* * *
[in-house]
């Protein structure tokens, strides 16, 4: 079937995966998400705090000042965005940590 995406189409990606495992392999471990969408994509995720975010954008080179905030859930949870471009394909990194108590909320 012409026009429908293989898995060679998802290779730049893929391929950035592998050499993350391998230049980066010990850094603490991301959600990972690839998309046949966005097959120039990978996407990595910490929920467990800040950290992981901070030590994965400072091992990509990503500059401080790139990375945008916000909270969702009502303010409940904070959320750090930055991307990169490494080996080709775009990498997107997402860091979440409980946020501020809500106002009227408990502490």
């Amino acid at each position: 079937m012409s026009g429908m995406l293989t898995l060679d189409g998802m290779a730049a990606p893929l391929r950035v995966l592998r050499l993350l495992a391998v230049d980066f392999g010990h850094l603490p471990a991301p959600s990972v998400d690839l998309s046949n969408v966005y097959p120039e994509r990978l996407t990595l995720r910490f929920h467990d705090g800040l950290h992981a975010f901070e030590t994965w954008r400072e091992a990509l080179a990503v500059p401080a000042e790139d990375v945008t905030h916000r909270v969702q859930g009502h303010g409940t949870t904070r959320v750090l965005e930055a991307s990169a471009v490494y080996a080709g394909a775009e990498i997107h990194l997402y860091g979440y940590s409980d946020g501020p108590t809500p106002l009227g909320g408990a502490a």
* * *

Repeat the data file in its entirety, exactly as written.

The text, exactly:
[in-house]
């Protein structure tokens, strides 16, 4: 079937995966998400705090000042965005940590 995406189409990606495992392999471990969408994509995720975010954008080179905030859930949870471009394909990194108590909320 012409026009429908293989898995060679998802290779730049893929391929950035592998050499993350391998230049980066010990850094603490991301959600990972690839998309046949966005097959120039990978996407990595910490929920467990800040950290992981901070030590994965400072091992990509990503500059401080790139990375945008916000909270969702009502303010409940904070959320750090930055991307990169490494080996080709775009990498997107997402860091979440409980946020501020809500106002009227408990502490």
């Amino acid at each position: 079937m012409s026009g429908m995406l293989t898995l060679d189409g998802m290779a730049a990606p893929l391929r950035v995966l592998r050499l993350l495992a391998v230049d980066f392999g010990h850094l603490p471990a991301p959600s990972v998400d690839l998309s046949n969408v966005y097959p120039e994509r990978l996407t990595l995720r910490f929920h467990d705090g800040l950290h992981a975010f901070e030590t994965w954008r400072e091992a990509l080179a990503v500059p401080a000042e790139d990375v945008t905030h916000r909270v969702q859930g009502h303010g409940t949870t904070r959320v750090l965005e930055a991307s990169a471009v490494y080996a080709g394909a775009e990498i997107h990194l997402y860091g979440y940590s409980d946020g501020p108590t809500p106002l009227g909320g408990a502490a």